A Look at the UK Market

A Nursery Year In Numbers

as published by GfK in February 2020 Progressive Preschool

In 2019, the total babycare market in Great Britain was down by 4% compared to last year. In the face of Brexit and pre-election uncertainty, consumers were clearly in a wait and see mode. The clear result of the general election is potentially an opportunity to move us out of the doldrums.

In November 2019, the consumer confidence index flatlined at -14 points. At this point we have not seen a positive headline since January 2016, nearly 4 years ago. Uncertainty is nobody's friend and we've seen this dynamic reflected across most of the durable markets this year, despite quite a strong Black Friday week when sales were up by 16% compared to 2018, with online sales growing by over 33% .

In fact, online transactions have outperformed in-store sales across all babycare markets and now account for 40% of the total market value compared to 37% last year. This growth in online sales amounts to a £10m increase, while in-store sales have declined by £35m, a harsh sign of a struggling retail landscape.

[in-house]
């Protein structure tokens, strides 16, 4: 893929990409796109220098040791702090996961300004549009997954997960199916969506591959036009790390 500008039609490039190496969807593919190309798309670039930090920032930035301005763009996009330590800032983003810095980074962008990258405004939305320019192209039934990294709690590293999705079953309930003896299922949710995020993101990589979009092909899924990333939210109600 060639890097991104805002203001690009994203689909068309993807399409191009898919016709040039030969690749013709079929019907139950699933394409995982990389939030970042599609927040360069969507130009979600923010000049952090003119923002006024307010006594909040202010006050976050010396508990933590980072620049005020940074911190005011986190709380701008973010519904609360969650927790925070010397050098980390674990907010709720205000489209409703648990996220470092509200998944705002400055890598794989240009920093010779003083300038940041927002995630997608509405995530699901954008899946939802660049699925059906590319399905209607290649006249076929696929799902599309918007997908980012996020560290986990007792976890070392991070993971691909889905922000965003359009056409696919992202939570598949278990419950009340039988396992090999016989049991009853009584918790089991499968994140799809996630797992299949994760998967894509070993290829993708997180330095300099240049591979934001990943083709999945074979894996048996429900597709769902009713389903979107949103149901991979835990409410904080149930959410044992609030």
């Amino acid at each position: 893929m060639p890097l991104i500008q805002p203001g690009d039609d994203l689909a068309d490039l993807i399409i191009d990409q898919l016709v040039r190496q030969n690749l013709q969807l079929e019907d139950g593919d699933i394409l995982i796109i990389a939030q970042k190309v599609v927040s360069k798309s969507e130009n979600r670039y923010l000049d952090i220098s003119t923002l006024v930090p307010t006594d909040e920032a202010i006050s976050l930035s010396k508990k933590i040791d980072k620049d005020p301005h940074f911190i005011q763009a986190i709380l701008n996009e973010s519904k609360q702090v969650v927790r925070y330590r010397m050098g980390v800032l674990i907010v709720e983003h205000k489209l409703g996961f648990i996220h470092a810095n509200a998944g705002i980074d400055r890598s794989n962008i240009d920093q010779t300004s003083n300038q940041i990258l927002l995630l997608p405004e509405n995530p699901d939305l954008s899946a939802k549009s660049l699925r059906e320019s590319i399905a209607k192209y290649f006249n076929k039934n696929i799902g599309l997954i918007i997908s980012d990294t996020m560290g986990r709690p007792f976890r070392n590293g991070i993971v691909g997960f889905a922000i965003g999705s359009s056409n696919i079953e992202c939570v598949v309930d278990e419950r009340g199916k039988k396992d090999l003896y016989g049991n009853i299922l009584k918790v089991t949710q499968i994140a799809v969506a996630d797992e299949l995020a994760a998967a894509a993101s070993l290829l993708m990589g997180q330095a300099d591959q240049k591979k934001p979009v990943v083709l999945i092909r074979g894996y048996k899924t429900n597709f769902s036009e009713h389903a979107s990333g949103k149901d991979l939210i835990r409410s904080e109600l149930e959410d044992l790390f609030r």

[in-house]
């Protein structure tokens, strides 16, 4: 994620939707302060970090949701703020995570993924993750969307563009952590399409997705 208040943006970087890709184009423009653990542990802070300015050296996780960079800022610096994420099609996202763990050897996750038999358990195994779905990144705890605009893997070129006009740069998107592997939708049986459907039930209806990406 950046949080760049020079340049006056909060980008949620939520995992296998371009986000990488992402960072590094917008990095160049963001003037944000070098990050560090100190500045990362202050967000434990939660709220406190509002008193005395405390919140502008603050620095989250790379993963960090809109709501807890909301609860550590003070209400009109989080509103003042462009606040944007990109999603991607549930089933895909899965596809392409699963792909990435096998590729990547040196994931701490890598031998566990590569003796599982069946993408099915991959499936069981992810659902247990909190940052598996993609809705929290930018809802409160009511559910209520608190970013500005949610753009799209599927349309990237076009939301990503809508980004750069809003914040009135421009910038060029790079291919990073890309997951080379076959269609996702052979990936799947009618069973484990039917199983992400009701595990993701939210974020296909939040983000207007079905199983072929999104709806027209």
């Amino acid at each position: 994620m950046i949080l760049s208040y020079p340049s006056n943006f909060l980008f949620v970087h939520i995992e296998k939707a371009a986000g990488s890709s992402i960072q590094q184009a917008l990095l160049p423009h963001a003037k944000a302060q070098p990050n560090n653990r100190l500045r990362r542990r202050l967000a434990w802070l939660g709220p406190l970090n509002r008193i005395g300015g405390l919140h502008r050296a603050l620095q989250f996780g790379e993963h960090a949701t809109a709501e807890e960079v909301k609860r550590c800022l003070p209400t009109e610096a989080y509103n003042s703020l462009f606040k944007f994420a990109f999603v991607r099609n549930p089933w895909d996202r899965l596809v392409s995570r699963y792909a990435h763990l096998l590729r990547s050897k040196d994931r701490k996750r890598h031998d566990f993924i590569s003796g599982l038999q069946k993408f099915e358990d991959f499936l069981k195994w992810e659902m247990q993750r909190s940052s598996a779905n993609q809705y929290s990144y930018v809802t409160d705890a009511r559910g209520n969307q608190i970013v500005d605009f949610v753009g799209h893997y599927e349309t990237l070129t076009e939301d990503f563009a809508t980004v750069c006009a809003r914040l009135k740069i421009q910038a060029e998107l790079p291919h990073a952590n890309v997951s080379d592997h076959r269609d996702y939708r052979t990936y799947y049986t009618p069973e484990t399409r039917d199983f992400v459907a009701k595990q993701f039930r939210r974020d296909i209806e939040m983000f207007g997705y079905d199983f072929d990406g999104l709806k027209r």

The categories with the greatest declines in the total market are highchairs (down by 9%), monitors (down by 8%) and strollers (down by 6%), all potentially driven by a suspected increase in the second- hand market as consumers look to tighten their belts.

It isn't all doom and gloom though, the combined soothers and teethers market is nearly flat year-on-year, while the breastfeeding market and bottle warmers and sterilisers sector both show strong growth of 2% and 6% respectively. For the nursery sector, strollers is by far the biggest category and it's worth 40% of the total babycare market. In the period across January to November 2019, sales in the category were down by 3.7% in volume, with 982,000 units sold. This decline has been common to both main segments - travel system pushchairs lost 3.6% in volume, while the buggy segment saw a 3% drop.

Within travel systems, the higher end of the market is struggling, showing a double-digit decline on models sold with an average selling price between £400 and £800. Sales above £800 are achieving growth but remain a relatively small proportion of the market (5% of total sales). The average selling price for travel systems is now £369 compared to £380 last year.

In the buggy sector,  the average selling price remained stable at £86 with the sector accounting for almost half of total pushchair sales by volume (48%) .

According to recent news, the retail landscape is likely to evolve in the near future and both specialists and non-specialist baby care shops will need to focus on catching the consumers demand.

Today's customers have more choices, and also more power over the brands they interact with, than ever before. it is no longer enough to simply provide a high-quality product you will also need to be competitive and to be able to deliver an excellent customer experience.

We are grateful to GfK for this research.